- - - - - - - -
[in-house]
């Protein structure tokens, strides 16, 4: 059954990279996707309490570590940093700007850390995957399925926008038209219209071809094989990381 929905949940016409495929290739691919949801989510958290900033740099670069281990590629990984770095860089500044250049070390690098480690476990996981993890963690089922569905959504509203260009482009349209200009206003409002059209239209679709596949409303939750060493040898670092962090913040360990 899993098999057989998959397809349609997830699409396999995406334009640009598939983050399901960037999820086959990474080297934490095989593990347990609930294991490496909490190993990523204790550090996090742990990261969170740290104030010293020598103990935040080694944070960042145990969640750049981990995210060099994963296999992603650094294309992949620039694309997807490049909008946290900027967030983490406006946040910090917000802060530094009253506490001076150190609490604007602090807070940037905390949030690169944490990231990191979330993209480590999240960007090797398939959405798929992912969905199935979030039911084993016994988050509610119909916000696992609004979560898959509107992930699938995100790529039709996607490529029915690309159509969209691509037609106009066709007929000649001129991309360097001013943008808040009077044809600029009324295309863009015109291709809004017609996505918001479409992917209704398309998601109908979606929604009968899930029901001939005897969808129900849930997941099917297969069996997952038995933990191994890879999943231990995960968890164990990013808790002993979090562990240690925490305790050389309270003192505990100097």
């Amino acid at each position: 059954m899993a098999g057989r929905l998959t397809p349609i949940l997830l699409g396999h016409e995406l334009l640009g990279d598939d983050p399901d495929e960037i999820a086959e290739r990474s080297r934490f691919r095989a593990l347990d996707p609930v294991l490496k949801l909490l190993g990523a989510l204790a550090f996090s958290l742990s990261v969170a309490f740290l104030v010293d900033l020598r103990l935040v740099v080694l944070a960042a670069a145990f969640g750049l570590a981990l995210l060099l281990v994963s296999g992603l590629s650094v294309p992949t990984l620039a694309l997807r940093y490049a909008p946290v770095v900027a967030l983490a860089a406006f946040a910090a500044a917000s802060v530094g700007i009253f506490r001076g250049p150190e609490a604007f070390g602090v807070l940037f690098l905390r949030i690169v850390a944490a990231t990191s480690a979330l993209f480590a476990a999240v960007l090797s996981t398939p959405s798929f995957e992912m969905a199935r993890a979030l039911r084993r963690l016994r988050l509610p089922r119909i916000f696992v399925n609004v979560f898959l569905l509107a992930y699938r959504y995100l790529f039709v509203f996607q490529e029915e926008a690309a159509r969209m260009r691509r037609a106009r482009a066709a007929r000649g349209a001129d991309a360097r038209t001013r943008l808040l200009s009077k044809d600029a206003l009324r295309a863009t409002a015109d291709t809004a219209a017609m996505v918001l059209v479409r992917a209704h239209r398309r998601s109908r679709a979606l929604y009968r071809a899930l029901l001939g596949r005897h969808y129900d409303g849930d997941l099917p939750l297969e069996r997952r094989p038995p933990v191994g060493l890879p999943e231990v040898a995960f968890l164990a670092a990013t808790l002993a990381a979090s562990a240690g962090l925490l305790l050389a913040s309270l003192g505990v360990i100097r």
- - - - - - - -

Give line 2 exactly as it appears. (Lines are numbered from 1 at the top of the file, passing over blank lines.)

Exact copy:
């Protein structure tokens, strides 16, 4: 059954990279996707309490570590940093700007850390995957399925926008038209219209071809094989990381 929905949940016409495929290739691919949801989510958290900033740099670069281990590629990984770095860089500044250049070390690098480690476990996981993890963690089922569905959504509203260009482009349209200009206003409002059209239209679709596949409303939750060493040898670092962090913040360990 899993098999057989998959397809349609997830699409396999995406334009640009598939983050399901960037999820086959990474080297934490095989593990347990609930294991490496909490190993990523204790550090996090742990990261969170740290104030010293020598103990935040080694944070960042145990969640750049981990995210060099994963296999992603650094294309992949620039694309997807490049909008946290900027967030983490406006946040910090917000802060530094009253506490001076150190609490604007602090807070940037905390949030690169944490990231990191979330993209480590999240960007090797398939959405798929992912969905199935979030039911084993016994988050509610119909916000696992609004979560898959509107992930699938995100790529039709996607490529029915690309159509969209691509037609106009066709007929000649001129991309360097001013943008808040009077044809600029009324295309863009015109291709809004017609996505918001479409992917209704398309998601109908979606929604009968899930029901001939005897969808129900849930997941099917297969069996997952038995933990191994890879999943231990995960968890164990990013808790002993979090562990240690925490305790050389309270003192505990100097």